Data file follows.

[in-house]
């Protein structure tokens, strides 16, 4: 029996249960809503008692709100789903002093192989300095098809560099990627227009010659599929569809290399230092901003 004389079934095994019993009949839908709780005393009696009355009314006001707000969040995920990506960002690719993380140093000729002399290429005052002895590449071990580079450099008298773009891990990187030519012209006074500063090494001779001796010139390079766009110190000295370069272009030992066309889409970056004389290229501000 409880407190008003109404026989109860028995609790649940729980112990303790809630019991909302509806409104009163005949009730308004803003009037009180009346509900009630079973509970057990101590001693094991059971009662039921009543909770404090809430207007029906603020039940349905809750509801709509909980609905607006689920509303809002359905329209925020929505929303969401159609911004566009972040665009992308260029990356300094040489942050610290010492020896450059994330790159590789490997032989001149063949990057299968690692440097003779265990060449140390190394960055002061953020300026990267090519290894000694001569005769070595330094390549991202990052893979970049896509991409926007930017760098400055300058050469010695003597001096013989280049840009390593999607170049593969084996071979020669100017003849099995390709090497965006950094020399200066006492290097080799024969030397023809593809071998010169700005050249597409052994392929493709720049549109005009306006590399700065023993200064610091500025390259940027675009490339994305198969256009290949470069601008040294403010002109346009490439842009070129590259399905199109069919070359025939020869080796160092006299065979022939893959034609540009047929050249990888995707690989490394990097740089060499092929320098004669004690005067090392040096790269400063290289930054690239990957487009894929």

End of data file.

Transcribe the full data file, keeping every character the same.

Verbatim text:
[in-house]
């Protein structure tokens, strides 16, 4: 029996249960809503008692709100789903002093192989300095098809560099990627227009010659599929569809290399230092901003 004389079934095994019993009949839908709780005393009696009355009314006001707000969040995920990506960002690719993380140093000729002399290429005052002895590449071990580079450099008298773009891990990187030519012209006074500063090494001779001796010139390079766009110190000295370069272009030992066309889409970056004389290229501000 409880407190008003109404026989109860028995609790649940729980112990303790809630019991909302509806409104009163005949009730308004803003009037009180009346509900009630079973509970057990101590001693094991059971009662039921009543909770404090809430207007029906603020039940349905809750509801709509909980609905607006689920509303809002359905329209925020929505929303969401159609911004566009972040665009992308260029990356300094040489942050610290010492020896450059994330790159590789490997032989001149063949990057299968690692440097003779265990060449140390190394960055002061953020300026990267090519290894000694001569005769070595330094390549991202990052893979970049896509991409926007930017760098400055300058050469010695003597001096013989280049840009390593999607170049593969084996071979020669100017003849099995390709090497965006950094020399200066006492290097080799024969030397023809593809071998010169700005050249597409052994392929493709720049549109005009306006590399700065023993200064610091500025390259940027675009490339994305198969256009290949470069601008040294403010002109346009490439842009070129590259399905199109069919070359025939020869080796160092006299065979022939893959034609540009047929050249990888995707690989490394990097740089060499092929320098004669004690005067090392040096790269400063290289930054690239990957487009894929």